I was using an E.R. Shaw rifle I'd ordered two years before, specifically for this hunt. It is in .416 Remington caliber, a real bruiser of a cartridge. When you pull the trigger you know something has happened! The .416 Remington is used by many PH's as a versatile "all around" caliber. My ammunition was Hornday's "DGS" solid-bullet 400 grain loads. Hornady makes a soft-point version with identical ballistics, but for dangerous game, heavy solids are necessary for their very deep penetration. The Hornady bullet performed perfectly, penetrating several feet of hide, muscle, and bone without deformation, in a perfectly straight line. One bullet was recovered intact when the head was skinned out: it was from the "insurance" shot I fired into it. It was marked with the rifling but otherwise undamaged.
Man is the Ultimate Predator, who dares to hunt animals vastly larger and more powerful than he is. It has always been so. We were, after all, hunters before we were humans, and our earliest cultural and artistic artifacts are cave paintings of hunting scenes. Hunting is so inextricably bound up in the origins of humanity that—however rational a man may be—if he is a hunter, deep within him there is a solid kernel of primitive superstition, a remnant of ancient beliefs in magic and the control of our fates by forces we don’t understand.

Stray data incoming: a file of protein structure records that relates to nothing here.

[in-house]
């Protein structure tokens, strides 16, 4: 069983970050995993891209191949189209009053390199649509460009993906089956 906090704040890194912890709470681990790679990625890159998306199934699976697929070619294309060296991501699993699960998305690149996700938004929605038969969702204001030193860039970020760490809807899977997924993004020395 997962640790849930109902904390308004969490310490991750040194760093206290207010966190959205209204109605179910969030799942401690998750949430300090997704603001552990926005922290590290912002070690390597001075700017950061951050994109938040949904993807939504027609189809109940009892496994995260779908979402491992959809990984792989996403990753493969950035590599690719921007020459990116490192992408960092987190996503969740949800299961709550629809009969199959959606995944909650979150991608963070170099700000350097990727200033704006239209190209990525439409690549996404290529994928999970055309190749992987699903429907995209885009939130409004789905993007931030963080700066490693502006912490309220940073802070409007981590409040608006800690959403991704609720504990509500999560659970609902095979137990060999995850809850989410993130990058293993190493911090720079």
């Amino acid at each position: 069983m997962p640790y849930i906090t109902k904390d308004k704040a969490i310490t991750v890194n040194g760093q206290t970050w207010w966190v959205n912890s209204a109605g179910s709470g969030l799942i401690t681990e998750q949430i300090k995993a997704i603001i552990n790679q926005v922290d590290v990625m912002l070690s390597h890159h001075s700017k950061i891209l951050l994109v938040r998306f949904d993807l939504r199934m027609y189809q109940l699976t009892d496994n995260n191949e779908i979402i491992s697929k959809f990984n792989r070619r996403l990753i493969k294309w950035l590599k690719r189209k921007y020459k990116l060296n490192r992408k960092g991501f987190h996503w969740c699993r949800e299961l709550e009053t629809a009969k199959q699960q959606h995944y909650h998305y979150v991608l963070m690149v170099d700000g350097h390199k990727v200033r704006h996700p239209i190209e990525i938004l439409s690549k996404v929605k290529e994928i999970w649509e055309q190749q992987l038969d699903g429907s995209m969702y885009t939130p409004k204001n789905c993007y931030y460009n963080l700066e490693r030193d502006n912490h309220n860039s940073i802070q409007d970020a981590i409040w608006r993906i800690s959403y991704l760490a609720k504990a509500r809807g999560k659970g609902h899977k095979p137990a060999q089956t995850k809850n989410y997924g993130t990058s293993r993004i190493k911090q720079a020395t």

So it’s inevitable for me to wonder just how my life path and the bull’s came to converge. He would have been born just about the time my desire to hunt Africa was being fired by Burroughs’ stories. Was our first and last meeting entirely by chance? Or is there, perhaps, really a providence in such things, some irresistible force beyond our understanding, that guided both of us to that remote spot at that exact time? In my hunting life I’ve had many emotional experiences, but this first elephant was a life-changing event. Seeing that great, still beast upon the ground brought home in a way none of my other kills have the truth that all life is one, and but for technology and a good bit of luck, things might well have gone the other way.
Would I do it again? Of course, assuming my health and finances permit: I am, above all else, a hunter, and a hunter must hunt. But no future hunt, even another elephant, can have the same meaning and mystical significance for me that this one did. I’m at an age where the end of my hunting experiences is a visible reality on my life horizon. That time is not yet, but some day, I too will lie still and cold. When that happens, perhaps I will meet my bull again.